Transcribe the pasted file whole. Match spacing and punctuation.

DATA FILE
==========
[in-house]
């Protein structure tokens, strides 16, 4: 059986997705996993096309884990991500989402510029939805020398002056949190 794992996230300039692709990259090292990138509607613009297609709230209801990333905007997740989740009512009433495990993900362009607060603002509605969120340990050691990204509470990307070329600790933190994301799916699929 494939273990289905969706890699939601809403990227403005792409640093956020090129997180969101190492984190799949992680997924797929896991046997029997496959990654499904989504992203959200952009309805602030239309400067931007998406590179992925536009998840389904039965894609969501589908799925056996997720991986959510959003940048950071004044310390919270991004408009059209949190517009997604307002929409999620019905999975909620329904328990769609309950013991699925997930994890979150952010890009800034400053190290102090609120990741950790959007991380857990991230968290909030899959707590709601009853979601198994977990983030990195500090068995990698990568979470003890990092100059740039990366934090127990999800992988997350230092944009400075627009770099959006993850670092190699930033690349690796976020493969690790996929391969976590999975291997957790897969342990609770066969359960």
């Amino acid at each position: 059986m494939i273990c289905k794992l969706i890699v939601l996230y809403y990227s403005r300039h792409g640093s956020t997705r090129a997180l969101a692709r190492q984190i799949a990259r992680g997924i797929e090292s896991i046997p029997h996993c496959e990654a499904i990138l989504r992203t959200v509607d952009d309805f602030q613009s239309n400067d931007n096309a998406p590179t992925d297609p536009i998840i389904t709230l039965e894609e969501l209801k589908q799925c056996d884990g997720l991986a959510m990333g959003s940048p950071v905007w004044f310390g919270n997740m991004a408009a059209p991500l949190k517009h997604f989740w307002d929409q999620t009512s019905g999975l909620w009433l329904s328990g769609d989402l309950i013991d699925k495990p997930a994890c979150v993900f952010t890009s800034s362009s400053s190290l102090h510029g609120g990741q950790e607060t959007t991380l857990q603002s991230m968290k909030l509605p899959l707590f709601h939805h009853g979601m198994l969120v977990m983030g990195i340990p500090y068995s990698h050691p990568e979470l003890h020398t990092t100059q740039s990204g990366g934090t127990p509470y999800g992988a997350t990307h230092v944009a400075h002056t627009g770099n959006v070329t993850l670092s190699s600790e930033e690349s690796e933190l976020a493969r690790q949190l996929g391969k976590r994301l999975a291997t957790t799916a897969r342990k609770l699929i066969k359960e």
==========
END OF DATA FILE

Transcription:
[in-house]
């Protein structure tokens, strides 16, 4: 059986997705996993096309884990991500989402510029939805020398002056949190 794992996230300039692709990259090292990138509607613009297609709230209801990333905007997740989740009512009433495990993900362009607060603002509605969120340990050691990204509470990307070329600790933190994301799916699929 494939273990289905969706890699939601809403990227403005792409640093956020090129997180969101190492984190799949992680997924797929896991046997029997496959990654499904989504992203959200952009309805602030239309400067931007998406590179992925536009998840389904039965894609969501589908799925056996997720991986959510959003940048950071004044310390919270991004408009059209949190517009997604307002929409999620019905999975909620329904328990769609309950013991699925997930994890979150952010890009800034400053190290102090609120990741950790959007991380857990991230968290909030899959707590709601009853979601198994977990983030990195500090068995990698990568979470003890990092100059740039990366934090127990999800992988997350230092944009400075627009770099959006993850670092190699930033690349690796976020493969690790996929391969976590999975291997957790897969342990609770066969359960």
């Amino acid at each position: 059986m494939i273990c289905k794992l969706i890699v939601l996230y809403y990227s403005r300039h792409g640093s956020t997705r090129a997180l969101a692709r190492q984190i799949a990259r992680g997924i797929e090292s896991i046997p029997h996993c496959e990654a499904i990138l989504r992203t959200v509607d952009d309805f602030q613009s239309n400067d931007n096309a998406p590179t992925d297609p536009i998840i389904t709230l039965e894609e969501l209801k589908q799925c056996d884990g997720l991986a959510m990333g959003s940048p950071v905007w004044f310390g919270n997740m991004a408009a059209p991500l949190k517009h997604f989740w307002d929409q999620t009512s019905g999975l909620w009433l329904s328990g769609d989402l309950i013991d699925k495990p997930a994890c979150v993900f952010t890009s800034s362009s400053s190290l102090h510029g609120g990741q950790e607060t959007t991380l857990q603002s991230m968290k909030l509605p899959l707590f709601h939805h009853g979601m198994l969120v977990m983030g990195i340990p500090y068995s990698h050691p990568e979470l003890h020398t990092t100059q740039s990204g990366g934090t127990p509470y999800g992988a997350t990307h230092v944009a400075h002056t627009g770099n959006v070329t993850l670092s190699s600790e930033e690349s690796e933190l976020a493969r690790q949190l996929g391969k976590r994301l999975a291997t957790t799916a897969r342990k609770l699929i066969k359960e």